Previous studies have suggested that there's a correlation between breast cancer and sleep, but a new one conducted by researchers at University Hospitals Case Medical Center in Cleveland, Ohio—and printed in the The August issue of Breast Cancer Research and Treatment—claims to be the first of its kind to link 6 or less hours of sleep a night to more biologically aggressive tumors.
418 post-menopausal breast cancer patients, recruited from diagnosis, were questioned about their sleeping patterns in the last two years. They were divided into three groups: those who slept more than 7 hours a night, those who slept 6-7 hours a night and those who slept less than 6 hours a night. The latter group had higher tumor recurrence scores, and the actual tumors were of the more severe variety. The head researcher attributes this to the disruption of the body's circadian rhythms: "Sleep is when your body repairs itself at the cellular level, and this may be impaired."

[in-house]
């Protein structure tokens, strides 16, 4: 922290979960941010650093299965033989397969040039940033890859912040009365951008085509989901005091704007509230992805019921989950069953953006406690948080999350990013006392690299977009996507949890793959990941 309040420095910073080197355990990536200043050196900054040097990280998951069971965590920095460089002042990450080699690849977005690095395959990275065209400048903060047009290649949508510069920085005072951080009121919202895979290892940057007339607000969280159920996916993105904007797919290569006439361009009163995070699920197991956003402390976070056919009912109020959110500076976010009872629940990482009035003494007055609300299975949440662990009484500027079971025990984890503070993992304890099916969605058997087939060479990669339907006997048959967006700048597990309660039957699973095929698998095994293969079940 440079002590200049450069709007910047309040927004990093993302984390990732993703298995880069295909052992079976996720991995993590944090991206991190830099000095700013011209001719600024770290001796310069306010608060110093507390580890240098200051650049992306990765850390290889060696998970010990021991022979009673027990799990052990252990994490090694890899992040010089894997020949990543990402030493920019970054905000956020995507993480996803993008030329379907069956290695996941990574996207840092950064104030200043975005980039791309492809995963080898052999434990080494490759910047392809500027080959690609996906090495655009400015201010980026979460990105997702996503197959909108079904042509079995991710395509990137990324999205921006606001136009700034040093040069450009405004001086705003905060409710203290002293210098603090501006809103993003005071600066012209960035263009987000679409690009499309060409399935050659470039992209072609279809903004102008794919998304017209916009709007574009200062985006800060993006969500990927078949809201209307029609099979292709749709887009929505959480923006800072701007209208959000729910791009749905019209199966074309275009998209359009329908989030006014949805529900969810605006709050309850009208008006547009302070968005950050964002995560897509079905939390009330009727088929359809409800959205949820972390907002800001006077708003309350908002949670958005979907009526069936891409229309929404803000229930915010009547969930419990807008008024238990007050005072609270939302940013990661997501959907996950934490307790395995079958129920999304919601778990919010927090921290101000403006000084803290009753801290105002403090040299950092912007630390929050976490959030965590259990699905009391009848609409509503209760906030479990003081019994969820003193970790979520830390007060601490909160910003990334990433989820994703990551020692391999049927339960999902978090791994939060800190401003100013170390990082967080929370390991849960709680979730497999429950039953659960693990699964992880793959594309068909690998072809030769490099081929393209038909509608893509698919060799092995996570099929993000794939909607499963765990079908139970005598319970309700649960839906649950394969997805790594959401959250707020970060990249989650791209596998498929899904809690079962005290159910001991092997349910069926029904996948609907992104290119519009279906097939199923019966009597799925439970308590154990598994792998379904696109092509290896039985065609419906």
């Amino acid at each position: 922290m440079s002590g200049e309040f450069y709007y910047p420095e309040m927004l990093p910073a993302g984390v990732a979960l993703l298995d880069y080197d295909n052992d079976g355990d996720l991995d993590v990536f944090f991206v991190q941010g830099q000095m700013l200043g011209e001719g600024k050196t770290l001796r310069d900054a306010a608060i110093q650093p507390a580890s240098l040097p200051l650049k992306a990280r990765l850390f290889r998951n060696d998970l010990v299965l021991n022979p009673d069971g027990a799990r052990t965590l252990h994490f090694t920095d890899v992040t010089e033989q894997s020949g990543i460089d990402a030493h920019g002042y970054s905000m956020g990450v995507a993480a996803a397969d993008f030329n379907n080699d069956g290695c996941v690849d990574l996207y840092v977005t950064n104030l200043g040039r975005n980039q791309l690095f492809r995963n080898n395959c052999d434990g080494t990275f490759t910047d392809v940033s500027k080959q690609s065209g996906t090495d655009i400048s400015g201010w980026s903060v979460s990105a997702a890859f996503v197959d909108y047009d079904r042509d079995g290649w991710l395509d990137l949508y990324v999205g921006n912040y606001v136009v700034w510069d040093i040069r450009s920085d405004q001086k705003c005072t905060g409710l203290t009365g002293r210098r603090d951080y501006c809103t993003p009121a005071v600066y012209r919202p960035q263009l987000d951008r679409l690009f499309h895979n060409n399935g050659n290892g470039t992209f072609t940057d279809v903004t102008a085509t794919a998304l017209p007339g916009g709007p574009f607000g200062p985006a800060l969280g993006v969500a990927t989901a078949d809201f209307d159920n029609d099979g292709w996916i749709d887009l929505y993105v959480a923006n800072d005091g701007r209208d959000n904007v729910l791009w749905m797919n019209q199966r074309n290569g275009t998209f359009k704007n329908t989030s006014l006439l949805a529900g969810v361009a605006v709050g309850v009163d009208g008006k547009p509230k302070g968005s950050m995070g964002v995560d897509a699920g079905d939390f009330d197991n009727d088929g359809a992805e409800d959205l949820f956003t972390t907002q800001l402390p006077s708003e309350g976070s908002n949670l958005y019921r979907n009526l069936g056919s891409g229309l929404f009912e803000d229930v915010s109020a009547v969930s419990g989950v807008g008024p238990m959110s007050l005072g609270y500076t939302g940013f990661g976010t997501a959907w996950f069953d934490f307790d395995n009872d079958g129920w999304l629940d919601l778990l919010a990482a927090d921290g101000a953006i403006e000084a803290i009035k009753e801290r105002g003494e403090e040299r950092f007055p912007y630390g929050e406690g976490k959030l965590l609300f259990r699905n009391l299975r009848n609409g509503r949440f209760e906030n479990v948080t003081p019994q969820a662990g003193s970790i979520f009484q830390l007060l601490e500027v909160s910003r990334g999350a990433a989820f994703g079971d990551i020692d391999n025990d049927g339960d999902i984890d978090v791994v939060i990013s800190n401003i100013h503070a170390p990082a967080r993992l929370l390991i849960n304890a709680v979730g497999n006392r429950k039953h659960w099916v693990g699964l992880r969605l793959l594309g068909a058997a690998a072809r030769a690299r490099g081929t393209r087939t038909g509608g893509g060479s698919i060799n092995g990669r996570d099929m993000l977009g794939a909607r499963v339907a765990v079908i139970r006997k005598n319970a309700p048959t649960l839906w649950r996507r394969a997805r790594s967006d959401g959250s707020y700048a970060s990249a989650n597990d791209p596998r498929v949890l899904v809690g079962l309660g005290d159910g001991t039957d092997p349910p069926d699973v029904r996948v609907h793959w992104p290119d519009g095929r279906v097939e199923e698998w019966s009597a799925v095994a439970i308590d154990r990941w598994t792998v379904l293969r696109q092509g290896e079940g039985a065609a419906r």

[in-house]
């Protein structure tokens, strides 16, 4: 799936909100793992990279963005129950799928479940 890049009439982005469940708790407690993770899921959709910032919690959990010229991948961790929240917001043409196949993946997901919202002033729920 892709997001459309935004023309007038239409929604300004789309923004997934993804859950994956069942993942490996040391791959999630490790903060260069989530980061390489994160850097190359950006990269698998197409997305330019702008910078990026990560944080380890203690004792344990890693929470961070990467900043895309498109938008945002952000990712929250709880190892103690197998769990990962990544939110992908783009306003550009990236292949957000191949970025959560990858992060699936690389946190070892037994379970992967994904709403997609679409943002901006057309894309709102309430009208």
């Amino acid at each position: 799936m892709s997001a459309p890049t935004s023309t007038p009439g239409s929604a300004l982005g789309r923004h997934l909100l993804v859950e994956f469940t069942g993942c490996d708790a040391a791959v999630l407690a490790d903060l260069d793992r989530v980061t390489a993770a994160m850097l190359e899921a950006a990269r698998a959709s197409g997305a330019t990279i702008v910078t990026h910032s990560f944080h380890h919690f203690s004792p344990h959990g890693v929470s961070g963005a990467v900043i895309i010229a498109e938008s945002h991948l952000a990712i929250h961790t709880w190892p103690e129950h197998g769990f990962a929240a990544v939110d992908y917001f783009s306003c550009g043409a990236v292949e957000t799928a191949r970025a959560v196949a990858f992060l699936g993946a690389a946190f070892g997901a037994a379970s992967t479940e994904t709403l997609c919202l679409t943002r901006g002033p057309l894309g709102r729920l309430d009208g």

However, no correlation was found between a poor sleeping schedule and the reccurrence of tumors in pre-menopausal women.
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